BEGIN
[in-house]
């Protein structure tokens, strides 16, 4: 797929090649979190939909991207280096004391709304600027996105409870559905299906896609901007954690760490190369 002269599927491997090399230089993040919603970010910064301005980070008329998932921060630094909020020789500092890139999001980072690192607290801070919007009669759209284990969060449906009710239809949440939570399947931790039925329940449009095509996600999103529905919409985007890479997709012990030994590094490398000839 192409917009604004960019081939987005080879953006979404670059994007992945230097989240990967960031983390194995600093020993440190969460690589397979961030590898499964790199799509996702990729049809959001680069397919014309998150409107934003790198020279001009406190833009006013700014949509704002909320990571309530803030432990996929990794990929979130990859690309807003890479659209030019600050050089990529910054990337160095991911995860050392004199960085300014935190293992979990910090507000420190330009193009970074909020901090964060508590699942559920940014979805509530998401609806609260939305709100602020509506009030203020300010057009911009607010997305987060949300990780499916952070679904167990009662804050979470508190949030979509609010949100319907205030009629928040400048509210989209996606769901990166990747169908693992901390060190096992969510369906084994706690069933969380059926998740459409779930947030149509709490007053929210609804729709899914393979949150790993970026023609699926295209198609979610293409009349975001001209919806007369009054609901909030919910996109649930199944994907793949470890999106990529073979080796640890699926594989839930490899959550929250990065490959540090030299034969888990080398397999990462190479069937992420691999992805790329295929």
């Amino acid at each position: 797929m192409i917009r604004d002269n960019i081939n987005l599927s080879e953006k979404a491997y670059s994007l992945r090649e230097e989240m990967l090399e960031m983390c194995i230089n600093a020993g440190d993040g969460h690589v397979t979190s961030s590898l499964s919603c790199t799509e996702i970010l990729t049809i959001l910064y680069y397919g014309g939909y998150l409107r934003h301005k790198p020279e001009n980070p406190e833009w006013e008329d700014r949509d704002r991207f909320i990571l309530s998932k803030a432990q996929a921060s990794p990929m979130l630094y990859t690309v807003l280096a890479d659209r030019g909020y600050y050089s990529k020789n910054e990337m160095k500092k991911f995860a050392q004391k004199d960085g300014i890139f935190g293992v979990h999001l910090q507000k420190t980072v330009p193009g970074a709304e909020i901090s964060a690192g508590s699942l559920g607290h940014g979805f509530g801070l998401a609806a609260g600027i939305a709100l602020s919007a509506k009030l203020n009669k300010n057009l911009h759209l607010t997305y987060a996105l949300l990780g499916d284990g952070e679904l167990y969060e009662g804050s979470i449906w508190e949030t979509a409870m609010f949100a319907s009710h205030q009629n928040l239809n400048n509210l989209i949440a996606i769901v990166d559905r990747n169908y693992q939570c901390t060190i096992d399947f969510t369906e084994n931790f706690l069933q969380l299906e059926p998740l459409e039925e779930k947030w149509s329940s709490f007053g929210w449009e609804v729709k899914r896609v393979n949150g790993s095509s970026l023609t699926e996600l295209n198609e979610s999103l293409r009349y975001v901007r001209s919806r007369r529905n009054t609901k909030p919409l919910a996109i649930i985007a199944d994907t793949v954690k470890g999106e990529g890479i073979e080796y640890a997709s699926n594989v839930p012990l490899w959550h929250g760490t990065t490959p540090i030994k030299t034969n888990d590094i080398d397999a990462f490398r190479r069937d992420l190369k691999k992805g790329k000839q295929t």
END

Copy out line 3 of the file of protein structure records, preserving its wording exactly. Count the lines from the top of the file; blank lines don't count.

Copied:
């Amino acid at each position: 797929m192409i917009r604004d002269n960019i081939n987005l599927s080879e953006k979404a491997y670059s994007l992945r090649e230097e989240m990967l090399e960031m983390c194995i230089n600093a020993g440190d993040g969460h690589v397979t979190s961030s590898l499964s919603c790199t799509e996702i970010l990729t049809i959001l910064y680069y397919g014309g939909y998150l409107r934003h301005k790198p020279e001009n980070p406190e833009w006013e008329d700014r949509d704002r991207f909320i990571l309530s998932k803030a432990q996929a921060s990794p990929m979130l630094y990859t690309v807003l280096a890479d659209r030019g909020y600050y050089s990529k020789n910054e990337m160095k500092k991911f995860a050392q004391k004199d960085g300014i890139f935190g293992v979990h999001l910090q507000k420190t980072v330009p193009g970074a709304e909020i901090s964060a690192g508590s699942l559920g607290h940014g979805f509530g801070l998401a609806a609260g600027i939305a709100l602020s919007a509506k009030l203020n009669k300010n057009l911009h759209l607010t997305y987060a996105l949300l990780g499916d284990g952070e679904l167990y969060e009662g804050s979470i449906w508190e949030t979509a409870m609010f949100a319907s009710h205030q009629n928040l239809n400048n509210l989209i949440a996606i769901v990166d559905r990747n169908y693992q939570c901390t060190i096992d399947f969510t369906e084994n931790f706690l069933q969380l299906e059926p998740l459409e039925e779930k947030w149509s329940s709490f007053g929210w449009e609804v729709k899914r896609v393979n949150g790993s095509s970026l023609t699926e996600l295209n198609e979610s999103l293409r009349y975001v901007r001209s919806r007369r529905n009054t609901k909030p919409l919910a996109i649930i985007a199944d994907t793949v954690k470890g999106e990529g890479i073979e080796y640890a997709s699926n594989v839930p012990l490899w959550h929250g760490t990065t490959p540090i030994k030299t034969n888990d590094i080398d397999a990462f490398r190479r069937d992420l190369k691999k992805g790329k000839q295929t």